The PPO Contract—Beneficial or the Sleeves from a Vest?

Generally speaking, a Preferred Provider Organization (PPO) contract is an agreement between a medical provider and a managed care organization.  This managed care organization creates, on the one hand, a network of doctors, hospitals, and other health care providers, and, on the other, a group of insurance carriers who presumably will be the payers to those medical providers when those providers render medical services to customers of those carriers.  The medical providers generally agree to reduced rates in exchange for expeditious and predictable reimbursements; the carriers agree to pay more quickly in exchange for paying less. This is mutually beneficial, in theory, as the insurer will be billed at a reduced rate when its customers utilize the services of the PPO-member medical provider and the provider will be paid promptly.

 

Insurance carriers certainly prefer these arrangements.  If they did not, it is unlikely these arrangements would be as pervasive as they are.  The question medical providers need to ask is whether the PPO’s to which they are committed are worth it.  Are you receiving a benefit or simply the sleeves from a carrier’s vest?

 

Membership in a PPO network allows for a substantial discount below the medical provider’s regularly charged rates, often ranging from 10% to 35% below billed charges or 10% to 20% below applicable fee schedule amounts. Sometimes PPO’s call for flat rate payments for particular services or treatment, whereby a provider might receive a few hundred or a few thousand dollars for treatment they would normally bill at two or three or four times that amount. The point is these agreements can call for very significant reductions.  More often than not there is a very substantial downside to these arrangements for medical providers.  In the motor vehicle accident arena, otherwise known as PIP, there already are state-imposed fee schedules in place for most services.  If that is the case, why allow for an additional PPO reduction from those already relatively low reimbursements?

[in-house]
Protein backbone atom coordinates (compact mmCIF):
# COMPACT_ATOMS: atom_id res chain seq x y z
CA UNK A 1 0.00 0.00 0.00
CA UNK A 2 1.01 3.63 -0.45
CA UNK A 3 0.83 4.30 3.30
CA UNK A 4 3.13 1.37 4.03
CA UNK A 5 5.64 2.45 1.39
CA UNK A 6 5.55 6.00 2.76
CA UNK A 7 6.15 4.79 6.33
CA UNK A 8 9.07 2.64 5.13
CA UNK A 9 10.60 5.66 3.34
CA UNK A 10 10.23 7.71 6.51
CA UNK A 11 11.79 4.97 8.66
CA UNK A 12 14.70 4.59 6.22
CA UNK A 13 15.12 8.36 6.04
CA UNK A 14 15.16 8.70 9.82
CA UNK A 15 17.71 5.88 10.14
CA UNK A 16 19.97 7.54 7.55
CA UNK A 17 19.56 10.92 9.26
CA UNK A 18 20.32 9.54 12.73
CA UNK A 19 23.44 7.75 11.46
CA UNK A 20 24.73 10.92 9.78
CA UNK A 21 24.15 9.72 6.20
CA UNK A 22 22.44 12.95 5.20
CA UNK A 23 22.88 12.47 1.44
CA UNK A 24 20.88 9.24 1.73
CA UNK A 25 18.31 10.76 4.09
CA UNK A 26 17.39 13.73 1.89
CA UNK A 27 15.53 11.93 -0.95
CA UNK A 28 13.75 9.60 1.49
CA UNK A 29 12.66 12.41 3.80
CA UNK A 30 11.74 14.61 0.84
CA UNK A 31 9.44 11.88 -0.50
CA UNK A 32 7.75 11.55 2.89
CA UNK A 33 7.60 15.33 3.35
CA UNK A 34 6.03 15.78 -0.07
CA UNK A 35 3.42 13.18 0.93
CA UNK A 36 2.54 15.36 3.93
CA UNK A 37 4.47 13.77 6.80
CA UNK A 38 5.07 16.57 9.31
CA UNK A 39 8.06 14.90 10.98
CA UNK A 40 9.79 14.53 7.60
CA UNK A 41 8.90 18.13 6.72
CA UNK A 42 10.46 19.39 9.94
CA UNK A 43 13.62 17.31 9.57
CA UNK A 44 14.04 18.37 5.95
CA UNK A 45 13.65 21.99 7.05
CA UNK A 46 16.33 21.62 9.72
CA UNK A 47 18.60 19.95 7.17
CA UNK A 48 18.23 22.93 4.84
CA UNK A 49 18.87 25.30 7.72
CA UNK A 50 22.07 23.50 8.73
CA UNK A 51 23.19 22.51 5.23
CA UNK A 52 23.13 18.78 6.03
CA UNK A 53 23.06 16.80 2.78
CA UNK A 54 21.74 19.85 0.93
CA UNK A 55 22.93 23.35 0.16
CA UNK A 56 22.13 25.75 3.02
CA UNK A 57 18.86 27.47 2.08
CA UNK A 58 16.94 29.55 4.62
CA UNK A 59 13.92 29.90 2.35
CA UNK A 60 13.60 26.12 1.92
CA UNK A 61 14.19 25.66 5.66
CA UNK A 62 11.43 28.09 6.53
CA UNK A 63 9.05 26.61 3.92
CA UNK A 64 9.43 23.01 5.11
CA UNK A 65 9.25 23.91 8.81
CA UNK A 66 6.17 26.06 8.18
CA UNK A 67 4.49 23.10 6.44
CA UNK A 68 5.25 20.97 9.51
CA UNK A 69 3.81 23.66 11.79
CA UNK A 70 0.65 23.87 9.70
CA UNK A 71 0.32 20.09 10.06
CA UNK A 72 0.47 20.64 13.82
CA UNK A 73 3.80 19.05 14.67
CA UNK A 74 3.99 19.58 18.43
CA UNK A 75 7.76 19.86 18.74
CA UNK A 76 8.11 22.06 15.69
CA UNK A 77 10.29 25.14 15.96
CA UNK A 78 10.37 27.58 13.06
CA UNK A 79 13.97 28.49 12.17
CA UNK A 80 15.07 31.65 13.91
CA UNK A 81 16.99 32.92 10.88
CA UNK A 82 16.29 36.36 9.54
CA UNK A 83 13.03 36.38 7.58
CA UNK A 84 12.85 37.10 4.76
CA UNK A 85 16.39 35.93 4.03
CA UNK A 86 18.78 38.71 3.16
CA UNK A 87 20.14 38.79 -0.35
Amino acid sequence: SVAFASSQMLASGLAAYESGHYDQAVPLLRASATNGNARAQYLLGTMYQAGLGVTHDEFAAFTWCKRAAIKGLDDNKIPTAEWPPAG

Also, signing up with a PPO network could “spider web” into being forced into unseen arrangements, also known as Silent PPOs, which are not fully communicated to the provider upon presentation of the agreement.  A provider might bill a carrier expecting 100% reimbursement only to find that the carrier, unbeknownst to the provider, is signed up with that managed care organization or is submitting bills to a third-party administrator who has essentially “leased” the PPO.  The result is that a medical provider might end up offering substantial discounts to numerous carriers it never anticipated and from which is derives no benefit.

 

The bottom line is that medical providers need to analyze whether the supposed upside of such an arrangement outweighs the downside described above.  Let us examine that supposed upside.

 

Carriers in these networks usually agree to pay within a defined timeframe, 60 or 90 days for example.  If the carrier fails to pay within this timeframe, the carrier is usually required to pay the full billed charges or the full fee schedule amount, whichever one was applicable; basically, the carrier forfeits its right to a discount.  But is this a penalty at all?  The carrier would be required to pay the billed amount (assuming it is the provider’s usual and customary charge) or the full fee schedule amount without being a signatory to the agreement.  Also, in the context of PIP claims, carriers are required to pay within 60 days anyway, otherwise a claim can be arbitrated, and if the provider is successful, the carrier can be liable for the interest, legal fees and costs as well as any provider reimbursement.  In the PIP arena, the PPO timeframe is redundant and unnecessary.

 

Does the provider receive referrals that make the PPO worth it?  Perhaps they do receive referrals, but are they enough to outweigh the downside of reduced payments?  It is possible, perhaps likely, that the referrals are not nearly as beneficial as the provider thought they would be or was promised they would be.  Also, there are instances where referrals are not a relevant consideration.  For example, hospital emergency room treatment is not referral-based.  A patient is brought to the nearest emergency room, regardless of whether that hospital is part of the carrier’s PPO network.  Why make reimbursement for emergency room treatment subject to reduced PPO payments when there is little to no gain in the way of referrals to that hospitals’ emergency room.

 

Providers need to be more vigilant in scrutinizing, on an ongoing basis, the benefits versus the disadvantages of their PPO agreements.  The downside to these agreements is substantial; the upside needs to be more substantial.  Additionally, Providers need to be sure that PPO contracts do not open the floodgates to other networks or carrier obtaining a discount through a Silent PPO arrangement.  It is only through a thorough, ongoing cost/benefit analysis that providers can be sure they are in an advantageous PPO contract, and, before signing onto and continuing in any PPO, providers should have experienced legal counsel review the proposed or existing agreement.

 

For more information please visit:

www.callagylaw.com

www.callagycounsel.com

 

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